Agile Values Explained

Google “agile” and you’ll likely be overwhelmed with jargon, acronyms and hype. It’s become big business. Systems are selling like hotcakes to eager companies wanting to “go agile”.

And who wouldn’t? Agile seems to be the magic fuel that’s been rocketing the new cool multi-billion tech companies into affinity and beyond!


Healthy scepticism

One of the problems of successful revolutions is that the reason for them is quickly lost in the new scrabble for power.

Much of the alien terminology surrounding “agile” has been about turning an inclusive concept into an exclusive commodity.

Guarding against this, I’ll be keeping the buzzwords to a minimum and will simply highlight the values of the “agile manifesto


The dawn of the internet

By the late 1990s numerous software developers recognised that the traditional ways of working were not delivering value to the customer.

17 of these got together and agreed on the Manifesto for Agile Software Development made up of 4 values and 12 principles.

It soon became apparent that this was not something only for software developers. Even the most established industries could benefit from adopting an agile approach.

Let’s explore the 4 values of the manifesto. They have the same format: what is on the left of the statement is favoured OVER what is on the right. I shall be adding something about how I interpret them.


1. Individuals and interactions over processes and tools

I think of this as:

“don’t hammer square pegs into round holes.”

This agile value puts people at the centre of everything. It’s people working well together that makes a success rather than processes or tools.

We want to avoid rigidity and an overreliance on tools and concentrate on better collaborations with our customers.

Agile values soft skills. The magic comes from unique personalities and skill sets interacting together.

I remember one agency was having admirable success in a niche market. Their clients wanted almost exactly the same outcomes and had almost exactly the same content. It followed that the content gathering could be turned into a process.

Money was spent on creating an automated custom solution only for it to fail. What worked more efficiently was a face to face call. Overall, the same process was carried out, but the human interaction made it smoother and provided insights that otherwise wouldn’t have  been gathered. 

In many ways, it should be obvious that forcing your agenda on the people who are paying is a bad idea, but it’s too easily justified by the need to show expertise.

For those of us in the now commercialised and saturated WordPress space, it is easy to be lured into the idea that the more complex tool holds the answer to our problems. It can lead us to forget we are in the human business of providing a client service.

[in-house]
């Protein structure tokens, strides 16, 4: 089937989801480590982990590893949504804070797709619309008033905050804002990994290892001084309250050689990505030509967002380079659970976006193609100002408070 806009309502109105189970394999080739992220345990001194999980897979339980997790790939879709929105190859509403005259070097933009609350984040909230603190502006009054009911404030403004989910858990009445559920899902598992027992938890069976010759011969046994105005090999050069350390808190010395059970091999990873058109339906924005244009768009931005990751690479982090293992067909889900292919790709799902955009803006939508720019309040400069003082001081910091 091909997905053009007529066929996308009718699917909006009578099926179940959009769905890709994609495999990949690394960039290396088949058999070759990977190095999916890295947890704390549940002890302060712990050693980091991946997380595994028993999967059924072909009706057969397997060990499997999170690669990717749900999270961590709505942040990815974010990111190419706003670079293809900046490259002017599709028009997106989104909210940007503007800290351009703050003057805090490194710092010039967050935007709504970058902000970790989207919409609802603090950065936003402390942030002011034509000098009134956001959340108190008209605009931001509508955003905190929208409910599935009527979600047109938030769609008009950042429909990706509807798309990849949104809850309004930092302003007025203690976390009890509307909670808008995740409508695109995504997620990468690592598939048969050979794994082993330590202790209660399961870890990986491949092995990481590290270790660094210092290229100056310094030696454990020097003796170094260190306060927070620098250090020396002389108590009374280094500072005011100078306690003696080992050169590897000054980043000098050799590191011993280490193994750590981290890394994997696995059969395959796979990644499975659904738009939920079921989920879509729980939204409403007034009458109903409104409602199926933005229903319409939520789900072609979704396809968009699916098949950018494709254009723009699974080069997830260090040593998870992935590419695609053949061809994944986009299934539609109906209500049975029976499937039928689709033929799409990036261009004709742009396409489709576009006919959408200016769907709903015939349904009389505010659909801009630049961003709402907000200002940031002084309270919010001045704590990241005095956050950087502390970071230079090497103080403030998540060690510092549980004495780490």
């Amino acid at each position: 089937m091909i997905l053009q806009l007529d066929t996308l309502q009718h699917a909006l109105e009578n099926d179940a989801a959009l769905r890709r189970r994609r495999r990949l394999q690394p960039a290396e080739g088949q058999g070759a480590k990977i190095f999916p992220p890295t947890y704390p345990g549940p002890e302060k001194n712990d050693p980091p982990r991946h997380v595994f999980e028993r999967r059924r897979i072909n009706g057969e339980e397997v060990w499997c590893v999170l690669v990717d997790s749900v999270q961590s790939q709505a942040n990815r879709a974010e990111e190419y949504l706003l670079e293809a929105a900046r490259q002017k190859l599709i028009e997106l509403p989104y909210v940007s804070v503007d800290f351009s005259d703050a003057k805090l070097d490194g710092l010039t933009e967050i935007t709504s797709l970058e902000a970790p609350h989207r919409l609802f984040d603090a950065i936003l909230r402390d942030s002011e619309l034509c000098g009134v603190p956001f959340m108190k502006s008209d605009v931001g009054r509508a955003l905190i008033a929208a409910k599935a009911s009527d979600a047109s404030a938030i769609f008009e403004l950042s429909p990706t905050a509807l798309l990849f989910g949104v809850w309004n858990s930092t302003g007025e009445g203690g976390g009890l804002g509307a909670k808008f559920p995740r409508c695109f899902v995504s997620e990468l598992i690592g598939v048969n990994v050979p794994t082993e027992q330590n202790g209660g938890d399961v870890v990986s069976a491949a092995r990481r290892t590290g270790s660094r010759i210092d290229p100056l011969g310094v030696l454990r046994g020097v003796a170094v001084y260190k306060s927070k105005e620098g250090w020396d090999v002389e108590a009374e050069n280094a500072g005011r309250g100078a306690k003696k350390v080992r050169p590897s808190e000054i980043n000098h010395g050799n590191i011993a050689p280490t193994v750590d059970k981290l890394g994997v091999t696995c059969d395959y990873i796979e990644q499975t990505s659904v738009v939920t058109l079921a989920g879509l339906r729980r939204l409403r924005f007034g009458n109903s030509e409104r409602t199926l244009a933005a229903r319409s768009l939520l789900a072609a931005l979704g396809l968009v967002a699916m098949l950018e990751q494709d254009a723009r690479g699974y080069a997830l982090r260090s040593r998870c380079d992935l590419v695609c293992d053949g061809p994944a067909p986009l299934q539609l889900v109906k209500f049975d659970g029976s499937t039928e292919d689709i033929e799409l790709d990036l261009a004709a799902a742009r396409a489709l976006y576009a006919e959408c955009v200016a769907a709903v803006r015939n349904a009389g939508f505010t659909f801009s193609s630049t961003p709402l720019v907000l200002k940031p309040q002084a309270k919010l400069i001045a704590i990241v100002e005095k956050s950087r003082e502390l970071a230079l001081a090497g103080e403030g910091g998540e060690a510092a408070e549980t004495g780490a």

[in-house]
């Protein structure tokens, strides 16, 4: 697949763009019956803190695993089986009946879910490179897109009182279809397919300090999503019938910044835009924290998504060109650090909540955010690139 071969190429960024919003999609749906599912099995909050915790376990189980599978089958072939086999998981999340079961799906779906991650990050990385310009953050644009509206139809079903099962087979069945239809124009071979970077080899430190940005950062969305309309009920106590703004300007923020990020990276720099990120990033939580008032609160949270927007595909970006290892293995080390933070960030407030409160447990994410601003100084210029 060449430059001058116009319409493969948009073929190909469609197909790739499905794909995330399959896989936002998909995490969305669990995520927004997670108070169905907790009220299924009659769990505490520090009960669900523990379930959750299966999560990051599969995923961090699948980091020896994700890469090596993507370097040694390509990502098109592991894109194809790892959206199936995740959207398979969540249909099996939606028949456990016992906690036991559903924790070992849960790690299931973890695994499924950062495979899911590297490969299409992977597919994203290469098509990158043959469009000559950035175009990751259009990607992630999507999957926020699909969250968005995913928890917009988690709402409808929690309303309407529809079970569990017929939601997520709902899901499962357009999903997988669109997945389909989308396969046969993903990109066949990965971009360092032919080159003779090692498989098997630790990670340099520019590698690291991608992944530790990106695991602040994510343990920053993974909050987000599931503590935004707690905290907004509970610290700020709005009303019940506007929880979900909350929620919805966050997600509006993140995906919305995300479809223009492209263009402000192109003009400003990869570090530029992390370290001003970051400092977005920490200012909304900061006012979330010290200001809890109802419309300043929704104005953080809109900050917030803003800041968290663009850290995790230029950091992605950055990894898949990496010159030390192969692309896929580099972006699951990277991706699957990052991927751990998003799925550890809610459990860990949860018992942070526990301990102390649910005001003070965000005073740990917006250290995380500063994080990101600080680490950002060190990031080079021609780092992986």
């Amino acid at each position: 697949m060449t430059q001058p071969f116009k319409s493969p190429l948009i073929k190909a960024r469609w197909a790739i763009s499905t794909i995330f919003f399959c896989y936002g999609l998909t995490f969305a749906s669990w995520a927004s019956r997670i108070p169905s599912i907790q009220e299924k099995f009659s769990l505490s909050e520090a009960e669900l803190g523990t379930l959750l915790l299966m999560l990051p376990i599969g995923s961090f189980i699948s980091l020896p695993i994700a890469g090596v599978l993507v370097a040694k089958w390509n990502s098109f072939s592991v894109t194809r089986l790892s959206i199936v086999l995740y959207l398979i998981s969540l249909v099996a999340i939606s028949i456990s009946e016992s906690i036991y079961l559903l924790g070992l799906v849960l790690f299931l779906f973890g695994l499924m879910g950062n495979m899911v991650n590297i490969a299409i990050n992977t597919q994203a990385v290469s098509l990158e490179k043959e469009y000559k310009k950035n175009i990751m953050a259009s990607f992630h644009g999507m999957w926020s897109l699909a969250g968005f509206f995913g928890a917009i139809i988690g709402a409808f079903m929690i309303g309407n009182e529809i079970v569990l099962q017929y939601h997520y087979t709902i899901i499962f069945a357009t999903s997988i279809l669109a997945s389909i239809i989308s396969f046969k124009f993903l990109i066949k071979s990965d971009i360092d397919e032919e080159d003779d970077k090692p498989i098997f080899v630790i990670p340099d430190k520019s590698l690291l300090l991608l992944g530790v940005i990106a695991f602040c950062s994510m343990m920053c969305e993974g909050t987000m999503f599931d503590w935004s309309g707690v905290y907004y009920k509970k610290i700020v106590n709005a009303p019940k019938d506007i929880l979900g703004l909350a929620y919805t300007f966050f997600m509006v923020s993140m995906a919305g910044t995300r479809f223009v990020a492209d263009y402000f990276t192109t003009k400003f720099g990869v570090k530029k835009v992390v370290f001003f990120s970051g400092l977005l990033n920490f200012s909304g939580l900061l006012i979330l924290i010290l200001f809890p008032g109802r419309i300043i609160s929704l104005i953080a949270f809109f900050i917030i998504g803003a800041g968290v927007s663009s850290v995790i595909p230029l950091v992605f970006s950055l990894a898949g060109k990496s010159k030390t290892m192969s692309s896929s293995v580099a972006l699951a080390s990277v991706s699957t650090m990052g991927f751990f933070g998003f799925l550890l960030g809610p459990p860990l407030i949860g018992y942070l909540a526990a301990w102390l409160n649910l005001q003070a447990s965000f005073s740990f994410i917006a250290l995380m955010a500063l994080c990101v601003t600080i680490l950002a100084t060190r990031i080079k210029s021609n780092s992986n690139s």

2. Working software over comprehensive documentation

With traditional (scoped) projects, 75% done means 75% progress and 0% done. For those making progress there generally needs to be some documentation to tell others what is going on.

This may not waste too much time on small projects, but as a former manager in the British Civil Service, I am more than familiar with how much time can go into documenting things that will never be read.

With Agile, teams are small and self determining and include a client representative. The management structure is slimmed down.

With Agile we are working iteratively, so 75% done means 75% (of highest-priority requirements have been) completed.

All may not work well, but dreary documentation is replaced with active testing. This is likely to highlight UX issues not so easily spotted in the plans.


3. Customer collaboration over contract negotiation

We may not wish to admit it, but often projects start with a client pretending to know what they want and is reasonable to expect.

They find a vendor who similarly pretends they understand the client needs and what the cost of collaborating with them will be.

Together, they negotiate a contract to set the imagined product in stone

This is the traditional model, and it works well when:

  • The variables are limited.
  • It is impervious to outside forces.
  • When the client leaves everything up to the designer.
  • When everyone truly has a same shared vision from the beginning.

More often, people do not know what they want. They know what they don’t want when they see it. They learn and understand from doing.

There is a quote attributed to Henry Ford that, for me, sums up the futility of trying to fully scope a web project with clients:

“If I had asked people what they wanted, they would have said faster horses.”

Going agile does not mean there are no contracts. It means they should focus on ways the both parties can agree to work to realise a product that is the best it can be (rather than something imagined when both parties are less knowledge about what each can bring to it).

It can reduce a “us and them” working environment, which can either end badly for individuals involved or result in a horribly compromised product.

4. Responding to change over following a plan

If we accept we can’t know the end result from the outset, we become responsive to change. We become agile!

As web designers we may not be deploying new code to our platforms every 11.6 seconds like Amazon, but it is likely over the period of the project we will encounter things where we should change our plans.

For me, this value sums up why the agile ways of working has become necessary in a faster changing world.

It is why I think we should not be looking at websites as an end deliverable, but seeing them as inherently subject to change.  This changes the relationships with clients from the beginning.  Personally, it makes it easier for me to start talking about my hosting and care plans from the beginning.


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